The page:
Among the many health fads and rumors going around the web, oil pulling is one that we dentists get asked about a lot. The question is, does oil pulling really prevent tooth decay?
Summertime is a great time. The days are longer, we spend more time outside, the kids are out of school, & many of us take trips with family & friends. With all the changes in your routine during the summer, it might be easy to let dental care become less of a priority. Here are a few tips from your dental team to keep you smiling all summer long.
Like every other part of our bodies, our mouths change as we age. As the carefree days of youth fade you may be faced with new challenges when it comes to your oral health
Teeth grinding is when you clench your jaw closed & grind your teeth together, whether consciously or unconsciously. Teeth grinding is called bruxism by dentists, & it can cause damage, discomfort & pain.
Over time, plaque (a thick, bacteria-filled film) and tartar (a hard calcium-based build-up) can build up on your teeth & eventually lead to tooth decay. While regular brushing & flossing at home can help prevent this buildup, it can’t necessarily remove it. That’s why going to your dentist for a professional cleaning is so important.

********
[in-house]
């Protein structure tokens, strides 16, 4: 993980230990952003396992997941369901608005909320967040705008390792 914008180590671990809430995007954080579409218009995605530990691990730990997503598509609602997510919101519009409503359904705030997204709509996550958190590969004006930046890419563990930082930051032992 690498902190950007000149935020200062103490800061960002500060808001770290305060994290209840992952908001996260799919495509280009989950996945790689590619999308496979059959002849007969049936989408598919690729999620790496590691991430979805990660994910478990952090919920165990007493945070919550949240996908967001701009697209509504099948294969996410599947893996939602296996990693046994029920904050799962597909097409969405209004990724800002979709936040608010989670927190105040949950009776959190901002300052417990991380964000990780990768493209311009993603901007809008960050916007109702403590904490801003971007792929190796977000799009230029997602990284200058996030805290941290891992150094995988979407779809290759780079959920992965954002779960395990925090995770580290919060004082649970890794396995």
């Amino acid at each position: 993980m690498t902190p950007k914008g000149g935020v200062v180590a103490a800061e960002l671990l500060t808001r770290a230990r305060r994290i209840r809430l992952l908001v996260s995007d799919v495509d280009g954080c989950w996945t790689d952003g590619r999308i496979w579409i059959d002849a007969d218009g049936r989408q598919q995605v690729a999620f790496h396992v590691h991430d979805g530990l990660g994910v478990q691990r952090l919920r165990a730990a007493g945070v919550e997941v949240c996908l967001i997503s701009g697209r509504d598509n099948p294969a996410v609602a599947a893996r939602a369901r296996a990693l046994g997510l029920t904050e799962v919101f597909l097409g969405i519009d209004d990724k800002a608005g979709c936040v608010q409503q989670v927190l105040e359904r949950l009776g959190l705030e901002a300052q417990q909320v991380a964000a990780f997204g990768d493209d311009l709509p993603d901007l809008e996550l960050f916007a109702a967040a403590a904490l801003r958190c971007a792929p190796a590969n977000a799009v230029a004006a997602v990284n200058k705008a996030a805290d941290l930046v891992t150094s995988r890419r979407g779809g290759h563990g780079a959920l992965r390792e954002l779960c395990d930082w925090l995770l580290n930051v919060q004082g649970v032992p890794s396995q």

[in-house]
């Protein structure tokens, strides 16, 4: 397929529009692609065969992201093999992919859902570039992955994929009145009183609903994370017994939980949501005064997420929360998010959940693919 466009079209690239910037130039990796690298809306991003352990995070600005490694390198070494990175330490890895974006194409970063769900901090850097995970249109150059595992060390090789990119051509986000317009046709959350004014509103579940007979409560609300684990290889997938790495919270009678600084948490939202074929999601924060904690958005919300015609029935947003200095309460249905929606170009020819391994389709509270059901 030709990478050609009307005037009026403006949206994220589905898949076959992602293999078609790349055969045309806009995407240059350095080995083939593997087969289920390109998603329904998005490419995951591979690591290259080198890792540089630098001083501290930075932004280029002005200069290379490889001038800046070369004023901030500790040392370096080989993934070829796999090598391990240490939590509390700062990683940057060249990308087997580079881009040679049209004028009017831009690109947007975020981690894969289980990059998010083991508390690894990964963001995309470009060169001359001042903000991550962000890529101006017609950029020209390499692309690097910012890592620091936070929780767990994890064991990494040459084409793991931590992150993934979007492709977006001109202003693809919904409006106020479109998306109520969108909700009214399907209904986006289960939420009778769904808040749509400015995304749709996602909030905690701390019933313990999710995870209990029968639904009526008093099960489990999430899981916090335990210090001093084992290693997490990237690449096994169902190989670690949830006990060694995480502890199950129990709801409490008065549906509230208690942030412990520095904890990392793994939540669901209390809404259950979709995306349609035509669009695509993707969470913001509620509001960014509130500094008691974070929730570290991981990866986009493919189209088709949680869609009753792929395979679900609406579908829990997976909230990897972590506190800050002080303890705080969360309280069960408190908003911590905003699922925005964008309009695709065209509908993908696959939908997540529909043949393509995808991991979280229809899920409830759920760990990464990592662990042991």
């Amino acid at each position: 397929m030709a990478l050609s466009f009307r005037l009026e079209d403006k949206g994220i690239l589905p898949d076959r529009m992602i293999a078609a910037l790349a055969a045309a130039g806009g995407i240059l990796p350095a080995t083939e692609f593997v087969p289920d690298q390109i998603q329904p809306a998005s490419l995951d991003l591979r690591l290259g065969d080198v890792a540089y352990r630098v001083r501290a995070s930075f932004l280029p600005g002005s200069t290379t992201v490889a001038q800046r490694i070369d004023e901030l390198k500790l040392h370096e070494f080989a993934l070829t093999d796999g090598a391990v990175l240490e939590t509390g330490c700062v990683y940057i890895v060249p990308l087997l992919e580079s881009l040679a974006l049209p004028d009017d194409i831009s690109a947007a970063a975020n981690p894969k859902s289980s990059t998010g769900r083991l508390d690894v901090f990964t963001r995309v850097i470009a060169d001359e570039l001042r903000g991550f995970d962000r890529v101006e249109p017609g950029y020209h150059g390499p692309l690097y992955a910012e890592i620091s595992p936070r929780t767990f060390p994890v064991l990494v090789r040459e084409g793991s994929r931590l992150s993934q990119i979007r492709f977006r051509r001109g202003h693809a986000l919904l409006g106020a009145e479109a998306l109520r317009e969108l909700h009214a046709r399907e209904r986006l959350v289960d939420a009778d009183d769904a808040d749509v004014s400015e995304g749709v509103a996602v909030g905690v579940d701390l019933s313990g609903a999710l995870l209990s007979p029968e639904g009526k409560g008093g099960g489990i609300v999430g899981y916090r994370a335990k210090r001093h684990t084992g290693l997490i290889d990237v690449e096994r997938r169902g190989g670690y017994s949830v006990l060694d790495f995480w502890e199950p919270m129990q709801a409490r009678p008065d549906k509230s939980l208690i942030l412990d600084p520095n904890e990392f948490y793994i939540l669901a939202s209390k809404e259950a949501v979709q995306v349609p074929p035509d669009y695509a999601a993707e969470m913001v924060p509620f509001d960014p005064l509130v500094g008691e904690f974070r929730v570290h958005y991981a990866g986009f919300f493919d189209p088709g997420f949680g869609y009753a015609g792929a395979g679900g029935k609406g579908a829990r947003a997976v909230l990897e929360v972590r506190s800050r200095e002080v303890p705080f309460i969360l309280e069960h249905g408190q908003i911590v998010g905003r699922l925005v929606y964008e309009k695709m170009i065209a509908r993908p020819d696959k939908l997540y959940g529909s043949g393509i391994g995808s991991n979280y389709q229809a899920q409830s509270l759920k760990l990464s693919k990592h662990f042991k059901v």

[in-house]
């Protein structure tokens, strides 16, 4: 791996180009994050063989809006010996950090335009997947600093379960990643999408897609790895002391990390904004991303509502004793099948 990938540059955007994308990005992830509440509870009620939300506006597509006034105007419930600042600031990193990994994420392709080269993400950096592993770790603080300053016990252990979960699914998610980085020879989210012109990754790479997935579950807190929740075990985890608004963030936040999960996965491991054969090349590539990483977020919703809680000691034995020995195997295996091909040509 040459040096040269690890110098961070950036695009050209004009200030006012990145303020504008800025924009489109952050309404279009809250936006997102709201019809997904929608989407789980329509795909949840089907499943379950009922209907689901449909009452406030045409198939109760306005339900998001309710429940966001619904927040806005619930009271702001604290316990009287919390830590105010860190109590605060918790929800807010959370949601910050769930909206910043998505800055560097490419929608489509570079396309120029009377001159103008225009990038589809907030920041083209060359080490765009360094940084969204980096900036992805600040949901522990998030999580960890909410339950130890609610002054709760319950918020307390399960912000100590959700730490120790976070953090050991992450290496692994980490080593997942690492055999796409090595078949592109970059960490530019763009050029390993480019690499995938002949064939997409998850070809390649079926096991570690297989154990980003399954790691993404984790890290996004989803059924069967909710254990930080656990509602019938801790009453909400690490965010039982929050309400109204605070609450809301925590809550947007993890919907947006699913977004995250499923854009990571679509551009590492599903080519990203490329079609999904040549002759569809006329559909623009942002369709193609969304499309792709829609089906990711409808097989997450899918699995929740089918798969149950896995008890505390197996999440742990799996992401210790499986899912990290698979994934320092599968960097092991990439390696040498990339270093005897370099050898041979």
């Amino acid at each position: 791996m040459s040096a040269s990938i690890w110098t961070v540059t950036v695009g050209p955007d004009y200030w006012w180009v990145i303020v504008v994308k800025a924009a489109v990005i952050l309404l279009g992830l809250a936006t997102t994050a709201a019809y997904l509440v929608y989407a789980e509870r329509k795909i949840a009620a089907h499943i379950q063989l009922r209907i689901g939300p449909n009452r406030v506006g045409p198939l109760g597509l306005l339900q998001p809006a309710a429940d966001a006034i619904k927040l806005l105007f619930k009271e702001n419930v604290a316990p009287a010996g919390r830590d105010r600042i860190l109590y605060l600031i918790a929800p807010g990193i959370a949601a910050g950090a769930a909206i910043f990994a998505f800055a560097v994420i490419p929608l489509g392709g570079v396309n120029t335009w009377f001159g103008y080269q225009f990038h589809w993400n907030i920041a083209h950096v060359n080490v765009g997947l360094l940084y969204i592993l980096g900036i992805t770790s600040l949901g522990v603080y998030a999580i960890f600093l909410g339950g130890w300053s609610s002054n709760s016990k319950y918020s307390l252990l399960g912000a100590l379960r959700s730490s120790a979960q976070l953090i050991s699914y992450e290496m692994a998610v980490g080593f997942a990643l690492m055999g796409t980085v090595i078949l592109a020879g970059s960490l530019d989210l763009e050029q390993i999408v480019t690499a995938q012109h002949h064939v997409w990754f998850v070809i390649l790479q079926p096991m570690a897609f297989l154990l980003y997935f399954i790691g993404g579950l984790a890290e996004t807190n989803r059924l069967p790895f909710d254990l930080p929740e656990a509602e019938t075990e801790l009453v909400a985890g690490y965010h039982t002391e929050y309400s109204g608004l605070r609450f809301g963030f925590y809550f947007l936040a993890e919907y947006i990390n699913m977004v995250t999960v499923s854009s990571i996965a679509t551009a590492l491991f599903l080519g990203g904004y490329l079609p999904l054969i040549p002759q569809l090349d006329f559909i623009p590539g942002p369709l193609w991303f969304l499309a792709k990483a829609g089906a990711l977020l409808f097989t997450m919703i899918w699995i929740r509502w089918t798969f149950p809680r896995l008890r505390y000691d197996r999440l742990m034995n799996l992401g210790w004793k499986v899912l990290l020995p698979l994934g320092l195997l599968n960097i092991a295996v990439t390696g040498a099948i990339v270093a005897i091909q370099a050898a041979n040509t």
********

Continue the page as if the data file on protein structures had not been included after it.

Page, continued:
When most of a us think of a teeth cleaning appointment, we think of polishing & maybe a little scraping. But the truth is that teeth cleaning appointments are about so much more than clean, shiny teeth!
Bruxism is what dentists call teeth clenching and teeth grinding. The symptoms of bruxism are fairly easy to spot, as are the complications that can result from it.
The professional teeth whitening process starts with a consultation with your dentist. Not everyone is a good candidate for teeth whitening, which is why you want to talk to a dentist before you have it done.
As dentists we know we sometimes speak a slightly different, more clinical, language than our patients. We try not to be mysterious, but sometimes what’s common knowledge to us could be confusing to our patients. One common thing that patients want to know is the meaning of the different letters you see after our names: either DDS or DMD. So what’s the difference? Is one better than the other?
As the dental health professionals in charge of keeping your smile healthy, we want to do everything we can to keep potential health threats away from your teeth. We all know that sugar can cause major problems when it comes to oral health, particularly tooth decay. That being said, we know it’s unrealistic to tell you to stay away from sugar all together.